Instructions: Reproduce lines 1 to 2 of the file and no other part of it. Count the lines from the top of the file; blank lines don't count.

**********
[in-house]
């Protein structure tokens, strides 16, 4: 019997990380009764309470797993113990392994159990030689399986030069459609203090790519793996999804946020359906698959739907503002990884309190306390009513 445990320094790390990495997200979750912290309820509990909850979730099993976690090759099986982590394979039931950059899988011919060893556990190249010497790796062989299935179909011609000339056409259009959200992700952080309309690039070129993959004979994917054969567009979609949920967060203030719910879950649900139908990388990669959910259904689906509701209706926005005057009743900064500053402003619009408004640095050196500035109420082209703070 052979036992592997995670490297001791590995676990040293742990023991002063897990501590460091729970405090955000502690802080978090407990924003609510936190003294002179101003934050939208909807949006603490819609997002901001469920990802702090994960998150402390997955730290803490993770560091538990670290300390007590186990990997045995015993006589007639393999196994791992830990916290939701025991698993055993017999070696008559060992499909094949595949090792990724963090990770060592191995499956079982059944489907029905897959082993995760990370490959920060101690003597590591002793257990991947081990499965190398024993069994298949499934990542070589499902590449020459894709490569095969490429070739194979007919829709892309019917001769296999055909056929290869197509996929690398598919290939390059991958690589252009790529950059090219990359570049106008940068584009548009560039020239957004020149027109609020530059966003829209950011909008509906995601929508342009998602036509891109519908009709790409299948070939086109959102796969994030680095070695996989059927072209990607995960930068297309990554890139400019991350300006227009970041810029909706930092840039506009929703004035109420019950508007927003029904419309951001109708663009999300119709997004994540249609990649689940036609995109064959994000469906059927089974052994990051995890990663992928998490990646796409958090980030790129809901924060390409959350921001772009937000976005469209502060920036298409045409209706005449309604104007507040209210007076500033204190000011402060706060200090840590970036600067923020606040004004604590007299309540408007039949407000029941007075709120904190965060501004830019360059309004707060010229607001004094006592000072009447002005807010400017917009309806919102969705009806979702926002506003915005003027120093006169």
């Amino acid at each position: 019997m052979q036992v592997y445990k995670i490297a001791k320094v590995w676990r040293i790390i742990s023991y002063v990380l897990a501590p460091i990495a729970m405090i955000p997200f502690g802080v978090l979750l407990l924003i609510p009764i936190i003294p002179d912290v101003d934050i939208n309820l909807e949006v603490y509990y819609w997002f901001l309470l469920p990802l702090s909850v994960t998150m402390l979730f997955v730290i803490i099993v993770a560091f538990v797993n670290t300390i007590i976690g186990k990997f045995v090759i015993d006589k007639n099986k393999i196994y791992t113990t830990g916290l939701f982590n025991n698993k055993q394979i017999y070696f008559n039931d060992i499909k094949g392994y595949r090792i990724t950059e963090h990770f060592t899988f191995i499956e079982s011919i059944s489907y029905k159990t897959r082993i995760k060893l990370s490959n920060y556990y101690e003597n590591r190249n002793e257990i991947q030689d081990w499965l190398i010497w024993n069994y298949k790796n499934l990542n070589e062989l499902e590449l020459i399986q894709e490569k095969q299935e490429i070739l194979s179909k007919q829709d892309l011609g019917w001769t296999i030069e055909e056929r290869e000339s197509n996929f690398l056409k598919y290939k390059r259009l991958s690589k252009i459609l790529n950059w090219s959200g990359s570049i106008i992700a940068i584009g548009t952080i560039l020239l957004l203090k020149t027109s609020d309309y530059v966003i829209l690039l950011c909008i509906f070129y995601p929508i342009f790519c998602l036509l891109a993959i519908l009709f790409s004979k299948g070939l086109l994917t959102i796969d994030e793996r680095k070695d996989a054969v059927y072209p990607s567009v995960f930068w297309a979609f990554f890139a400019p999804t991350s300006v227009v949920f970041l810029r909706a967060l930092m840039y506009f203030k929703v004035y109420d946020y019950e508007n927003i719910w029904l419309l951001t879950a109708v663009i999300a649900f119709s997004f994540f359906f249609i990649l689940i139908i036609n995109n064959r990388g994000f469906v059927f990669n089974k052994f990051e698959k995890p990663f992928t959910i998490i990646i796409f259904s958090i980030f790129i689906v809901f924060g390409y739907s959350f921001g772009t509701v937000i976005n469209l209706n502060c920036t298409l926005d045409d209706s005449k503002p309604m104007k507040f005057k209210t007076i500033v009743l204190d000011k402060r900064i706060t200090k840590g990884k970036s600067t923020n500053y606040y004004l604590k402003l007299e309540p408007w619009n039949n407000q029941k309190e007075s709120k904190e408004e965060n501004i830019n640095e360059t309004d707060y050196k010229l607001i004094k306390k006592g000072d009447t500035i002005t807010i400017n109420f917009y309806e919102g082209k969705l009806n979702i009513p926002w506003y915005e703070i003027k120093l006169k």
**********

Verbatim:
[in-house]
């Protein structure tokens, strides 16, 4: 019997990380009764309470797993113990392994159990030689399986030069459609203090790519793996999804946020359906698959739907503002990884309190306390009513 445990320094790390990495997200979750912290309820509990909850979730099993976690090759099986982590394979039931950059899988011919060893556990190249010497790796062989299935179909011609000339056409259009959200992700952080309309690039070129993959004979994917054969567009979609949920967060203030719910879950649900139908990388990669959910259904689906509701209706926005005057009743900064500053402003619009408004640095050196500035109420082209703070 052979036992592997995670490297001791590995676990040293742990023991002063897990501590460091729970405090955000502690802080978090407990924003609510936190003294002179101003934050939208909807949006603490819609997002901001469920990802702090994960998150402390997955730290803490993770560091538990670290300390007590186990990997045995015993006589007639393999196994791992830990916290939701025991698993055993017999070696008559060992499909094949595949090792990724963090990770060592191995499956079982059944489907029905897959082993995760990370490959920060101690003597590591002793257990991947081990499965190398024993069994298949499934990542070589499902590449020459894709490569095969490429070739194979007919829709892309019917001769296999055909056929290869197509996929690398598919290939390059991958690589252009790529950059090219990359570049106008940068584009548009560039020239957004020149027109609020530059966003829209950011909008509906995601929508342009998602036509891109519908009709790409299948070939086109959102796969994030680095070695996989059927072209990607995960930068297309990554890139400019991350300006227009970041810029909706930092840039506009929703004035109420019950508007927003029904419309951001109708663009999300119709997004994540249609990649689940036609995109064959994000469906059927089974052994990051995890990663992928998490990646796409958090980030790129809901924060390409959350921001772009937000976005469209502060920036298409045409209706005449309604104007507040209210007076500033204190000011402060706060200090840590970036600067923020606040004004604590007299309540408007039949407000029941007075709120904190965060501004830019360059309004707060010229607001004094006592000072009447002005807010400017917009309806919102969705009806979702926002506003915005003027120093006169």